“Mrs. Conover was Dayton’s outstanding historian. Her manifold writings about Dayton and its people have place on bookshelves far and wide…” —Dayton Daily News, September 1940.
Charlotte was born to Doctor John Charles and Emma Reeve in 1855. She was given a stellar education from the start, even traveling to Geneva, Switzerland after completing high school. Marrying Frank Conover and raising 4 children did not stop Charlotte from traveling, studying, or writing.
In 1900, her first book, Some Dayton Saints and Prophets, was published. After that her writing didn’t stop. Charlotte also contributed writing to Ladies Home Journal, Atlantic Monthly, and Harper’s. She also became a French scholar, specializing in lectures about Molière.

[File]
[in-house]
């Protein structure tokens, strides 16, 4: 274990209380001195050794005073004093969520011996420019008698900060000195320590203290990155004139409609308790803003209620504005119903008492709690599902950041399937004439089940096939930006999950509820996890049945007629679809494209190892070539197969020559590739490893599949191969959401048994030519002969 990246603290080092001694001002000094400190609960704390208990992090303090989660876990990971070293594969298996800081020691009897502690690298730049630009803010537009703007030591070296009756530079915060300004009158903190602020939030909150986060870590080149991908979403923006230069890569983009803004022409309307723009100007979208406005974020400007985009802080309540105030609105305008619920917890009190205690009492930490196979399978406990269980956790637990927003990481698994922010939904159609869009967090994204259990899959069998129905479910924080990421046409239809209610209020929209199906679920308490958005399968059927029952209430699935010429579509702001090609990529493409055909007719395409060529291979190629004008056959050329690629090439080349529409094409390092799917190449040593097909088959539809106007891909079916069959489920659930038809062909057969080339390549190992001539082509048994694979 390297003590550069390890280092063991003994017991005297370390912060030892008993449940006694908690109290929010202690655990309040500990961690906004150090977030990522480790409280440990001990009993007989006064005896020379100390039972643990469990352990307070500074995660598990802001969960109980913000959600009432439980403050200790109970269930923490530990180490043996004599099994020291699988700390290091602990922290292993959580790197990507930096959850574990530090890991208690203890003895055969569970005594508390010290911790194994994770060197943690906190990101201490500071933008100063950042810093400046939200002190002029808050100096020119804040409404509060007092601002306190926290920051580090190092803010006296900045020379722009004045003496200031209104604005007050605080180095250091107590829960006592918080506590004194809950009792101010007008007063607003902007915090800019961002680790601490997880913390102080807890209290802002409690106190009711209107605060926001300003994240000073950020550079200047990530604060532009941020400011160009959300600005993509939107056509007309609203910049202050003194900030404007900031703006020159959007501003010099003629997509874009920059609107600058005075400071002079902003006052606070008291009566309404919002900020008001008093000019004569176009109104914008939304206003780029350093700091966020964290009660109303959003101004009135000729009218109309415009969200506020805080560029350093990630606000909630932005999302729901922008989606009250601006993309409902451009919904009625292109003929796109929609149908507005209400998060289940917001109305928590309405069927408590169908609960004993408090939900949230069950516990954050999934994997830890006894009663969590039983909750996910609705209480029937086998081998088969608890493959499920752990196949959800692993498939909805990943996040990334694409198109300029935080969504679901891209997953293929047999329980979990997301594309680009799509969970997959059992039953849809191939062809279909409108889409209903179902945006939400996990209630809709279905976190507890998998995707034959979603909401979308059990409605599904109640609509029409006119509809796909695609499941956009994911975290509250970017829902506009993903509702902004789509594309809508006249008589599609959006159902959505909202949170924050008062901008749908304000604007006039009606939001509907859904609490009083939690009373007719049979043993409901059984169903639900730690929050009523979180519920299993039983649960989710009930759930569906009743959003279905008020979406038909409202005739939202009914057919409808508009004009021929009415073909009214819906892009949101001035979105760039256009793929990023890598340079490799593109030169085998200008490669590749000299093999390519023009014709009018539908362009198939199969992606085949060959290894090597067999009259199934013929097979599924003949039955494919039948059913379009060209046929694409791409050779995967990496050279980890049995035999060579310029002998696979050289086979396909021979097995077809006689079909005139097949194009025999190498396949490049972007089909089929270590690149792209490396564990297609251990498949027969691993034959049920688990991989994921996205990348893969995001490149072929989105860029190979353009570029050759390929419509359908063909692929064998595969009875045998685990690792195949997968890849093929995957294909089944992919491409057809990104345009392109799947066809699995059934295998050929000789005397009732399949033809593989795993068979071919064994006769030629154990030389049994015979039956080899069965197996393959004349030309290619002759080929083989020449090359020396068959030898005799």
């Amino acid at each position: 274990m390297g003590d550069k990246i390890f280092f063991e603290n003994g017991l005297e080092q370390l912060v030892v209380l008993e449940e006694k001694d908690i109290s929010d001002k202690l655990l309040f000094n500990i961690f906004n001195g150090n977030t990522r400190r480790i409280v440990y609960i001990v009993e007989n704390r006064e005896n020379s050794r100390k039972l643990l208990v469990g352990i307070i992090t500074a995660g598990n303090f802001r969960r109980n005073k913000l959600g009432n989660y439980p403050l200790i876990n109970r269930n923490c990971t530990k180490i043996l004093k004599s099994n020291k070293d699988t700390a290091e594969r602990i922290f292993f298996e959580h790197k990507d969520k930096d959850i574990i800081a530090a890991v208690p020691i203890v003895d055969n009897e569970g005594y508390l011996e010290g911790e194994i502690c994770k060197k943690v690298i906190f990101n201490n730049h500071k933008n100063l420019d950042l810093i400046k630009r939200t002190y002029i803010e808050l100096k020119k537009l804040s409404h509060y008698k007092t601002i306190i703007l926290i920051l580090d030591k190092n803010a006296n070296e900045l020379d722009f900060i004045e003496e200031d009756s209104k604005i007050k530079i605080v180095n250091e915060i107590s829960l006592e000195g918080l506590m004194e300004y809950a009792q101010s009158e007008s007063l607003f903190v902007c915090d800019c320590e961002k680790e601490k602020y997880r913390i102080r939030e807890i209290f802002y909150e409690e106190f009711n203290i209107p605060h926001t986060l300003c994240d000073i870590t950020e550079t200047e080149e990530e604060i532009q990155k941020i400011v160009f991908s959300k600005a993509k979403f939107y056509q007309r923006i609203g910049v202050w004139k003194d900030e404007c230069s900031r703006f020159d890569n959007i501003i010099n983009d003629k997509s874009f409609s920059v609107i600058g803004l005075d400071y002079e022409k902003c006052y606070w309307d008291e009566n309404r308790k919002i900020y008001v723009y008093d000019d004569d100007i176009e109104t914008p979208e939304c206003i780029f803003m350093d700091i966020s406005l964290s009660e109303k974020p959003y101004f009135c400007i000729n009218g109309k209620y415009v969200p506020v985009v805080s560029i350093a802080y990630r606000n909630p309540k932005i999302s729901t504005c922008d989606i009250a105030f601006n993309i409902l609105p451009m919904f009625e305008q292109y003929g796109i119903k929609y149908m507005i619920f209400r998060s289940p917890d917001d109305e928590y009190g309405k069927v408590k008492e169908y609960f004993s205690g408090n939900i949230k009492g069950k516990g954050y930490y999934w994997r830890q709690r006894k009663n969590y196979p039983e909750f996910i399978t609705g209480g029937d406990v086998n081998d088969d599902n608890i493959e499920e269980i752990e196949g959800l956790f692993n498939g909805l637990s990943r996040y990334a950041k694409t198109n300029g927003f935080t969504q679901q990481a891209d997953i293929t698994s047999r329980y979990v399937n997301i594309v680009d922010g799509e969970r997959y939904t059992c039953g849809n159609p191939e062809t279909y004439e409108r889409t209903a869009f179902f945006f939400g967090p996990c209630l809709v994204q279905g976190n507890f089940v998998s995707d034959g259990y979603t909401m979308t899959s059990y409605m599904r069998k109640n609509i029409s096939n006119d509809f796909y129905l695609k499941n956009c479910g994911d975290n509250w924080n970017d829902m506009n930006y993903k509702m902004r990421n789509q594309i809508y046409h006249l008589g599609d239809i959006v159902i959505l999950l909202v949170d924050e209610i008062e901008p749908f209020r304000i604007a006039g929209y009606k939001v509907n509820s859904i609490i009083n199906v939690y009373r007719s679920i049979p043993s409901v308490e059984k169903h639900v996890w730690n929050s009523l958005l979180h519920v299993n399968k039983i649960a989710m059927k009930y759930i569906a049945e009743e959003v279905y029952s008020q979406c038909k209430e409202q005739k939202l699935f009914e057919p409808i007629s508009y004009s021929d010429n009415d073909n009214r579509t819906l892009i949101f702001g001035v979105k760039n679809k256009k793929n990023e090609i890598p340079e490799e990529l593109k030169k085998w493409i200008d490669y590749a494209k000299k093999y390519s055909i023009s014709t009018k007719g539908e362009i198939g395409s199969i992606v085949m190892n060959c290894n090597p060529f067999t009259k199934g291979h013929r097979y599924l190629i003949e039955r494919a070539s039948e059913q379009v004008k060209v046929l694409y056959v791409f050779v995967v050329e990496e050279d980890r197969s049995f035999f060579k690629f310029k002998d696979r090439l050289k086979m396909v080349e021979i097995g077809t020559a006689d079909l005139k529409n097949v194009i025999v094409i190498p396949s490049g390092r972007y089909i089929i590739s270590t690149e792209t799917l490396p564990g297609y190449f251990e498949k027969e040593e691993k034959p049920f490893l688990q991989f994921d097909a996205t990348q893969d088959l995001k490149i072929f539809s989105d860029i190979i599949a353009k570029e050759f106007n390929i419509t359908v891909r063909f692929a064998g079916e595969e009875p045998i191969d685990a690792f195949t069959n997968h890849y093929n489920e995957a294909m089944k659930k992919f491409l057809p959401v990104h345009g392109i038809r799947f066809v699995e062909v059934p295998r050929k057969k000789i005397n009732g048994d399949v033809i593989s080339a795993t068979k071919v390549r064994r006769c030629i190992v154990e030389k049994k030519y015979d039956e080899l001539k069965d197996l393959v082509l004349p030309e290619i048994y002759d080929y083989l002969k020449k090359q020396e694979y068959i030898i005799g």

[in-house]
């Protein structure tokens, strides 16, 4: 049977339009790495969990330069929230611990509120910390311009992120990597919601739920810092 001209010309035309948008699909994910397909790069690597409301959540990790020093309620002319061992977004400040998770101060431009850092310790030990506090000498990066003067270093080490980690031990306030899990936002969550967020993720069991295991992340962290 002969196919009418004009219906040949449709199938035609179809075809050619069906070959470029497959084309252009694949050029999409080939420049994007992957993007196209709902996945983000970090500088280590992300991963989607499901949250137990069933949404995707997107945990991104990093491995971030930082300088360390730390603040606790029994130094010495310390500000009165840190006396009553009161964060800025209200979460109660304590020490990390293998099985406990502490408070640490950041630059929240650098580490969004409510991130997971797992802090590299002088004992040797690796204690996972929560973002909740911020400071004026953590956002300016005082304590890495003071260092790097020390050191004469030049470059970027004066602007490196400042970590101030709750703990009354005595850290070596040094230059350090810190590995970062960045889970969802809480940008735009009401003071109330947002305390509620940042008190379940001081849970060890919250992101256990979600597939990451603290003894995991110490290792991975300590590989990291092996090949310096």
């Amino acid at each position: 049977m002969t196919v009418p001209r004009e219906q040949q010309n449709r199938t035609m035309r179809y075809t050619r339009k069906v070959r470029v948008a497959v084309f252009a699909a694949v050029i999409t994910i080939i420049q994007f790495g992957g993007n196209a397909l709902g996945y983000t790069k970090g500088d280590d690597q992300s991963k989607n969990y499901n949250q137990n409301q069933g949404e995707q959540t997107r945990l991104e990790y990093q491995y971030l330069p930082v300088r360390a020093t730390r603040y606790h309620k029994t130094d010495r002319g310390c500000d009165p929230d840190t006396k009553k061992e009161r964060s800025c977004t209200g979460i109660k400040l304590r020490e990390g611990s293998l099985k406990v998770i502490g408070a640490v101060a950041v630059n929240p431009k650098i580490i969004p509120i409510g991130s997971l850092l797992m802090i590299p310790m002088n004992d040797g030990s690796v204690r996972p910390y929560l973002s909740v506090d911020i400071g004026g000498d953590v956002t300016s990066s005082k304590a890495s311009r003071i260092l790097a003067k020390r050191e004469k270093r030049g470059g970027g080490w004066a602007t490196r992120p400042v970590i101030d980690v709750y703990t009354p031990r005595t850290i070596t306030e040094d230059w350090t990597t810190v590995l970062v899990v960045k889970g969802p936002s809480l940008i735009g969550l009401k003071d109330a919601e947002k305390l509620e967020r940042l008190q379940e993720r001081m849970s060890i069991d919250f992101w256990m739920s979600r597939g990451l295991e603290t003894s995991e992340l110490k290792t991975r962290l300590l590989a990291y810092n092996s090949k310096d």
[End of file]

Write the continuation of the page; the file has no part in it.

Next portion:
In her older years, Charlotte’s eyesight started declining, and in 1935, at 80 years old, completely blind, she was finally convinced to write an article about life at 80. She wrote of the joy of life at 80, and of having the wisdom to listen to the younger generations.
The introductions to Conover’s books, The Story of Dayton and, Dayton, Ohio: An Intimate History.
Although we haven’t learned much about her through Google searches and books, only the brief biographies from newspaper articles, we feel we have learned a lot about Charlotte Reeve Conover through her writing. Charlotte really felt a passion and a connection to the Dayton area, writing to express the overall feeling of the time period, as well as the events.
“She lived bravely, not easily, her pioneer mind always ahead of her time – an outstanding example of brilliant American womanhood.” —Dayton Daily News, September 1940.